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Flashcards in Gas solubility Deck (35)
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1

With regard to the solubility of gases: Henry's Law describes the relationship between the amount of gas dissolved in a liquid and the partial pressure of the gas in equilibrium with the liquid

True. Henry's Law states that gas the amount of gas dissolved in a solution is proportional to the partial pressure of the gas, at a constant temperature.

2

With regard to the solubility of gases: At a constant pressure, the amount of gas that dissolves in a liquid increases as the temperature of the liquid increases

False. Gas solubility decreases with increasing temperature.

3

With regard to the solubility of gases: The Ostwald solubility coefficient describes the volume of gas dissolved in a liquid and is dependent on pressure

False. The Ostwald solubility coefficient is of more practical use in anaesthesia because it is independent of pressure, provided the volume of dissolved gas is measured at the ambient pressure.

4

With regard to the solubility of gases: The Bunsen solubility coefficient is commonly used in anaesthetic practice as it is independent of pressure

False. The Bunsen solubility coefficient is not used in anaesthesia. It is dependent on pressure.

5

With regard to the solubility of gases: The solubility of gases in liquids depends both on the type of gas and the type of liquid involved

True. Gas solubility changes with both the type of gas and the type of liquid concerned.

6

With regard to gas solubility: A rapid onset of action of an inhalational anaesthetic agent is associated with a high blood:gas solubility coefficient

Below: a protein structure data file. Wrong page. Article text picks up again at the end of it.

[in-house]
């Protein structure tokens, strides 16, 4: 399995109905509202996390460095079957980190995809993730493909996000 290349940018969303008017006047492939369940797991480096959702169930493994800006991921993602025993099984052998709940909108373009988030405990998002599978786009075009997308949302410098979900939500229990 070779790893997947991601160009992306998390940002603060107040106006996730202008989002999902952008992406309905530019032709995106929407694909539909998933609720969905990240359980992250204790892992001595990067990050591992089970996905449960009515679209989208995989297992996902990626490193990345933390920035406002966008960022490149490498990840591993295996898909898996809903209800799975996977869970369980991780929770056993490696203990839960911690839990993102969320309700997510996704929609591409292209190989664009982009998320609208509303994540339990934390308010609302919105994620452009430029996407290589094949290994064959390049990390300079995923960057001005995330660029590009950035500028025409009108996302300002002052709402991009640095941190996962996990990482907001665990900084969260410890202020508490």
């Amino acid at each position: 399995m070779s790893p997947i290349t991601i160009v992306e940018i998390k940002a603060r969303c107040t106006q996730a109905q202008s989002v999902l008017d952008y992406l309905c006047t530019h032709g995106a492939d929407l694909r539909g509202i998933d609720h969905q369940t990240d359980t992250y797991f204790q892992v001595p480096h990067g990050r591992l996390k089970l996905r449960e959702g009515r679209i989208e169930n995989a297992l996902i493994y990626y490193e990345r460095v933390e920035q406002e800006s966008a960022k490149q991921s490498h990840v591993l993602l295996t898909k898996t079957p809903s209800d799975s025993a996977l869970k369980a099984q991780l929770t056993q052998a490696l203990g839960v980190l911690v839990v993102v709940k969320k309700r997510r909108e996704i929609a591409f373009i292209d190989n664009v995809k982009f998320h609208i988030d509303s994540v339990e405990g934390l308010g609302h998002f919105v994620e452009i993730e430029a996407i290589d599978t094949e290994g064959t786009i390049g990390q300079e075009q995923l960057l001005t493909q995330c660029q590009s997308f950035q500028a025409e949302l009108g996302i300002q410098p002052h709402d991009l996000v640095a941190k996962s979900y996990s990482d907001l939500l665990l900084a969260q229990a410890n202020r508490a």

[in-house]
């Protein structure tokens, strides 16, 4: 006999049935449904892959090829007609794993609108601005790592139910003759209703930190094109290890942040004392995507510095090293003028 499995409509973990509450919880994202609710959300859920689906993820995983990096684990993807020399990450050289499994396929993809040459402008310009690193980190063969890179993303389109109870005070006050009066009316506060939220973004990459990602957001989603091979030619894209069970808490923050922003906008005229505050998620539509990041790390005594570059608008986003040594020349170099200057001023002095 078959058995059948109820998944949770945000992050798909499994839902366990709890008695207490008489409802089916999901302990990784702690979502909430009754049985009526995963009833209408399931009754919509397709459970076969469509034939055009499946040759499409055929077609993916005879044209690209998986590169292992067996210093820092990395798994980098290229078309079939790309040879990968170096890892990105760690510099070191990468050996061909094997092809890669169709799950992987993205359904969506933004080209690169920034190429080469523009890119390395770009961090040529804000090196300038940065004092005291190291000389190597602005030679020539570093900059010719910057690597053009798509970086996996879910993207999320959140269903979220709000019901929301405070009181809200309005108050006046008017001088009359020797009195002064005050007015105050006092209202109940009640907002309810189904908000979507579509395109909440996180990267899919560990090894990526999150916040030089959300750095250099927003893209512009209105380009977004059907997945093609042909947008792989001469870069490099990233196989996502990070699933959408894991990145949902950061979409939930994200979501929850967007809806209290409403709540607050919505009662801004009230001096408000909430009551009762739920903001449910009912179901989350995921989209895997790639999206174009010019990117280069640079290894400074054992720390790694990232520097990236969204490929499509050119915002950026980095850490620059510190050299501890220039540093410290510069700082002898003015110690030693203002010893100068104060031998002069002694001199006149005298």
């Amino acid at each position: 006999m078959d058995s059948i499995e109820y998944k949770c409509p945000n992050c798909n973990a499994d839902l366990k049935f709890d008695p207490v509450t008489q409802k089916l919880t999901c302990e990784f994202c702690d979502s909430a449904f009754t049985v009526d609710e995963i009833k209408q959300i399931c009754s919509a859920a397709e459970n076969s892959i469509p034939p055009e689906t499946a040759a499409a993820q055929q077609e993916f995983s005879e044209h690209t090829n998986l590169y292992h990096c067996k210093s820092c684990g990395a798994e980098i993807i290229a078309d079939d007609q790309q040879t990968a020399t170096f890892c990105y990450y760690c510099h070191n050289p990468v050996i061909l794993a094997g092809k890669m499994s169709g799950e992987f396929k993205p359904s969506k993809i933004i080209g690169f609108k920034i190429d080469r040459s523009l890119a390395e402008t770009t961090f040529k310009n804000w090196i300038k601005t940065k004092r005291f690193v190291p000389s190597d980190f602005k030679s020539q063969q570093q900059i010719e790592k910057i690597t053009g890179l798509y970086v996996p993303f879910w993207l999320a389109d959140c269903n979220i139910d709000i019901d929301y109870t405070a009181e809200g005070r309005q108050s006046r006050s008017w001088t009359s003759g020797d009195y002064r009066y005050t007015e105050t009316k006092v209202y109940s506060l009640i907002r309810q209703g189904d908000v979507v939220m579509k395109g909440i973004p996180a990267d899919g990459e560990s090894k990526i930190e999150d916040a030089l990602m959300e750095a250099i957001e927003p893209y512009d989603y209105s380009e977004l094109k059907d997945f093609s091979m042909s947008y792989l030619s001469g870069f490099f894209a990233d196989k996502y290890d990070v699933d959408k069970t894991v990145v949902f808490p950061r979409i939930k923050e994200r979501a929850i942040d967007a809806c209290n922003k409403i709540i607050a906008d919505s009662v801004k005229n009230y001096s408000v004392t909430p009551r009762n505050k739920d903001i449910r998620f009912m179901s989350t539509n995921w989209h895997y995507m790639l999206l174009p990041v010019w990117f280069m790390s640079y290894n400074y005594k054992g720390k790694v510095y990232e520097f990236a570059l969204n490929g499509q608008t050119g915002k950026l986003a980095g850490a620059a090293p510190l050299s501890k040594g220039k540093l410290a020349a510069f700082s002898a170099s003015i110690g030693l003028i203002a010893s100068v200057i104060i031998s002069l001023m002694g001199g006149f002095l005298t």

False. Rapid onset is associated with a poorly blood-soluble agent and therefore a low blood:gas coefficient.

7

With regard to gas solubility: Nitrous oxide has a lower blood:gas solubility coefficient than halothane

True. Nitrous oxide has low blood:gas coefficient (0.47) and therefore a rapid onset of action. Halothane has a high coefficient (2.4).

8

With regard to gas solubility: The Meyer-Overton theory relates the oil:gas solubility coefficients of inhalational anaesthetic agents to potency

True. The Meyer-Overton theory describes the positive association between oil:gas solubility and potency.

9

With regard to gas solubility: Isoflurane has a higher oil:gas solubility coefficient than sevoflurane

True. Soflurane has a higher oil:gas solubility coefficient (98) than sevoflurane (80) and is more potent (and has a lower MAC).

10

With regard to gas solubility: Inhalational anaesthetic agents are more soluble in oil than in blood